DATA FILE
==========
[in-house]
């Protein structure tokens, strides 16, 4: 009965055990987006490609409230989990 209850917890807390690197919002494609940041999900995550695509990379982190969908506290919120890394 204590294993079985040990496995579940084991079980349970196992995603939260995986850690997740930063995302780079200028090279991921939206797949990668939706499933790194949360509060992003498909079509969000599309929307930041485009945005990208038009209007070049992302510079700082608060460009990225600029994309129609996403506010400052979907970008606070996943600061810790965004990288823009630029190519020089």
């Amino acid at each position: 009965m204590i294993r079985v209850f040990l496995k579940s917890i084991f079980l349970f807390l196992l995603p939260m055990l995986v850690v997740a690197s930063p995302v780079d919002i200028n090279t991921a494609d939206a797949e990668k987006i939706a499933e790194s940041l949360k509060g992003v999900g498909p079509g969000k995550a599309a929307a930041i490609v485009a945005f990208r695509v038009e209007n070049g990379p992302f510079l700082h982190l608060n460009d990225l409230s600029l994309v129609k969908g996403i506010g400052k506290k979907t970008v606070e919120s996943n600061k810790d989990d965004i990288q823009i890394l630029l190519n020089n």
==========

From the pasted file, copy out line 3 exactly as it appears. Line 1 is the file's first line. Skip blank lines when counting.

């Amino acid at each position: 009965m204590i294993r079985v209850f040990l496995k579940s917890i084991f079980l349970f807390l196992l995603p939260m055990l995986v850690v997740a690197s930063p995302v780079d919002i200028n090279t991921a494609d939206a797949e990668k987006i939706a499933e790194s940041l949360k509060g992003v999900g498909p079509g969000k995550a599309a929307a930041i490609v485009a945005f990208r695509v038009e209007n070049g990379p992302f510079l700082h982190l608060n460009d990225l409230s600029l994309v129609k969908g996403i506010g400052k506290k979907t970008v606070e919120s996943n600061k810790d989990d965004i990288q823009i890394l630029l190519n020089n």